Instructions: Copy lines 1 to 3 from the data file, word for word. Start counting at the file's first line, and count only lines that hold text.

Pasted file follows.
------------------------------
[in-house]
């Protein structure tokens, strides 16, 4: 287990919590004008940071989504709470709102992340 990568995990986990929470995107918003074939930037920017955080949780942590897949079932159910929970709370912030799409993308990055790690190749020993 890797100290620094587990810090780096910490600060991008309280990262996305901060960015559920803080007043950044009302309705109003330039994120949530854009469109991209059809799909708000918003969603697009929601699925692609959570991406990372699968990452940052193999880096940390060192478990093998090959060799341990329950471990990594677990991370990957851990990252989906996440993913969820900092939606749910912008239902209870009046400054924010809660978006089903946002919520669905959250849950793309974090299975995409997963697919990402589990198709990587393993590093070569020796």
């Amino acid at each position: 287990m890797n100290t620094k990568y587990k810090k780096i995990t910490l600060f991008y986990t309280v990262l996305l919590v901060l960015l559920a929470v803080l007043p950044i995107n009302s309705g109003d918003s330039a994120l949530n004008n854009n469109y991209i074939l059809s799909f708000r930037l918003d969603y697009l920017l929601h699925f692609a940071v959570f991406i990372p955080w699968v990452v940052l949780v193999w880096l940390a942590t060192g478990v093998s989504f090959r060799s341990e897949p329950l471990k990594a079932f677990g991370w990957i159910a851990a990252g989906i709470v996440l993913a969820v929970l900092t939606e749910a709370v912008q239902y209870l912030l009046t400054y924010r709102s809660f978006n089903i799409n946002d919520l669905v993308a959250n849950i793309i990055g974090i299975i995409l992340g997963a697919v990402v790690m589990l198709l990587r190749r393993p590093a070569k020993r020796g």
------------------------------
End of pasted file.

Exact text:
[in-house]
């Protein structure tokens, strides 16, 4: 287990919590004008940071989504709470709102992340 990568995990986990929470995107918003074939930037920017955080949780942590897949079932159910929970709370912030799409993308990055790690190749020993 890797100290620094587990810090780096910490600060991008309280990262996305901060960015559920803080007043950044009302309705109003330039994120949530854009469109991209059809799909708000918003969603697009929601699925692609959570991406990372699968990452940052193999880096940390060192478990093998090959060799341990329950471990990594677990991370990957851990990252989906996440993913969820900092939606749910912008239902209870009046400054924010809660978006089903946002919520669905959250849950793309974090299975995409997963697919990402589990198709990587393993590093070569020796």
């Amino acid at each position: 287990m890797n100290t620094k990568y587990k810090k780096i995990t910490l600060f991008y986990t309280v990262l996305l919590v901060l960015l559920a929470v803080l007043p950044i995107n009302s309705g109003d918003s330039a994120l949530n004008n854009n469109y991209i074939l059809s799909f708000r930037l918003d969603y697009l920017l929601h699925f692609a940071v959570f991406i990372p955080w699968v990452v940052l949780v193999w880096l940390a942590t060192g478990v093998s989504f090959r060799s341990e897949p329950l471990k990594a079932f677990g991370w990957i159910a851990a990252g989906i709470v996440l993913a969820v929970l900092t939606e749910a709370v912008q239902y209870l912030l009046t400054y924010r709102s809660f978006n089903i799409n946002d919520l669905v993308a959250n849950i793309i990055g974090i299975i995409l992340g997963a697919v990402v790690m589990l198709l990587r190749r393993p590093a070569k020993r020796g």